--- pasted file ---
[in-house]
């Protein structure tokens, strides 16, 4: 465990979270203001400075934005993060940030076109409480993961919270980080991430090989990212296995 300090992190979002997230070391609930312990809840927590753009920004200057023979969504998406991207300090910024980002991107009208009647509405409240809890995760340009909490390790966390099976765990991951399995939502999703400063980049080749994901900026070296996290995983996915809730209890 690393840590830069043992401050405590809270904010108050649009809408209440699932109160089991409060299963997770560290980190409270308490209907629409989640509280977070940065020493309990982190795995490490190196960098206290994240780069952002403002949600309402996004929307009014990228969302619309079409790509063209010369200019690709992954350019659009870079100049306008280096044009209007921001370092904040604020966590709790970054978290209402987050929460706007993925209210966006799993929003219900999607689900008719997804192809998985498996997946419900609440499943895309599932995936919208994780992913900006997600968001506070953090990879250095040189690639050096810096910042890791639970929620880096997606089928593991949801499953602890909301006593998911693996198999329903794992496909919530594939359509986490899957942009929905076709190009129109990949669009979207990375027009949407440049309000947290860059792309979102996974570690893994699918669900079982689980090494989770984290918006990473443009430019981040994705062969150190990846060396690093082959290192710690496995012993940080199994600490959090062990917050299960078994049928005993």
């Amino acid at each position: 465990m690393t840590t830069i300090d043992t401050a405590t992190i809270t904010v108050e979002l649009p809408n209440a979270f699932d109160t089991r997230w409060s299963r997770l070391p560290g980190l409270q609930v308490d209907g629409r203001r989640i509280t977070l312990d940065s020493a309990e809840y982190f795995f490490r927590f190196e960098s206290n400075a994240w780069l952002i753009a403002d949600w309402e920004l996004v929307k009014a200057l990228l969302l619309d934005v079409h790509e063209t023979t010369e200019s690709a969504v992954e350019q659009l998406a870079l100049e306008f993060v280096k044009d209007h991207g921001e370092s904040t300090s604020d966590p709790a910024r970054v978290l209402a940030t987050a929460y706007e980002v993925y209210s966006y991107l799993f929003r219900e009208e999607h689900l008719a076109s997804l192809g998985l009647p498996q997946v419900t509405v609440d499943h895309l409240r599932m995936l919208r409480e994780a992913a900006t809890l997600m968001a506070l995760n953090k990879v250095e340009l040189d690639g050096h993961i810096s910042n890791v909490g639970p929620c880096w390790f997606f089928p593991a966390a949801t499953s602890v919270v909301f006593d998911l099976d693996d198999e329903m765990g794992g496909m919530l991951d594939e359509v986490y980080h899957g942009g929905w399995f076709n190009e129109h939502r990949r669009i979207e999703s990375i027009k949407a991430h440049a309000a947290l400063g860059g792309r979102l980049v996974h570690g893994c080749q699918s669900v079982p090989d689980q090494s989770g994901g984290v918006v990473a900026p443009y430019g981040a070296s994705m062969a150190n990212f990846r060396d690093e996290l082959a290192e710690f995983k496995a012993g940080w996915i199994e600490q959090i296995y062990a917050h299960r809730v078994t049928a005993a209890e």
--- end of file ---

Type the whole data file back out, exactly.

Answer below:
[in-house]
């Protein structure tokens, strides 16, 4: 465990979270203001400075934005993060940030076109409480993961919270980080991430090989990212296995 300090992190979002997230070391609930312990809840927590753009920004200057023979969504998406991207300090910024980002991107009208009647509405409240809890995760340009909490390790966390099976765990991951399995939502999703400063980049080749994901900026070296996290995983996915809730209890 690393840590830069043992401050405590809270904010108050649009809408209440699932109160089991409060299963997770560290980190409270308490209907629409989640509280977070940065020493309990982190795995490490190196960098206290994240780069952002403002949600309402996004929307009014990228969302619309079409790509063209010369200019690709992954350019659009870079100049306008280096044009209007921001370092904040604020966590709790970054978290209402987050929460706007993925209210966006799993929003219900999607689900008719997804192809998985498996997946419900609440499943895309599932995936919208994780992913900006997600968001506070953090990879250095040189690639050096810096910042890791639970929620880096997606089928593991949801499953602890909301006593998911693996198999329903794992496909919530594939359509986490899957942009929905076709190009129109990949669009979207990375027009949407440049309000947290860059792309979102996974570690893994699918669900079982689980090494989770984290918006990473443009430019981040994705062969150190990846060396690093082959290192710690496995012993940080199994600490959090062990917050299960078994049928005993």
């Amino acid at each position: 465990m690393t840590t830069i300090d043992t401050a405590t992190i809270t904010v108050e979002l649009p809408n209440a979270f699932d109160t089991r997230w409060s299963r997770l070391p560290g980190l409270q609930v308490d209907g629409r203001r989640i509280t977070l312990d940065s020493a309990e809840y982190f795995f490490r927590f190196e960098s206290n400075a994240w780069l952002i753009a403002d949600w309402e920004l996004v929307k009014a200057l990228l969302l619309d934005v079409h790509e063209t023979t010369e200019s690709a969504v992954e350019q659009l998406a870079l100049e306008f993060v280096k044009d209007h991207g921001e370092s904040t300090s604020d966590p709790a910024r970054v978290l209402a940030t987050a929460y706007e980002v993925y209210s966006y991107l799993f929003r219900e009208e999607h689900l008719a076109s997804l192809g998985l009647p498996q997946v419900t509405v609440d499943h895309l409240r599932m995936l919208r409480e994780a992913a900006t809890l997600m968001a506070l995760n953090k990879v250095e340009l040189d690639g050096h993961i810096s910042n890791v909490g639970p929620c880096w390790f997606f089928p593991a966390a949801t499953s602890v919270v909301f006593d998911l099976d693996d198999e329903m765990g794992g496909m919530l991951d594939e359509v986490y980080h899957g942009g929905w399995f076709n190009e129109h939502r990949r669009i979207e999703s990375i027009k949407a991430h440049a309000a947290l400063g860059g792309r979102l980049v996974h570690g893994c080749q699918s669900v079982p090989d689980q090494s989770g994901g984290v918006v990473a900026p443009y430019g981040a070296s994705m062969a150190n990212f990846r060396d690093e996290l082959a290192e710690f995983k496995a012993g940080w996915i199994e600490q959090i296995y062990a917050h299960r809730v078994t049928a005993a209890e």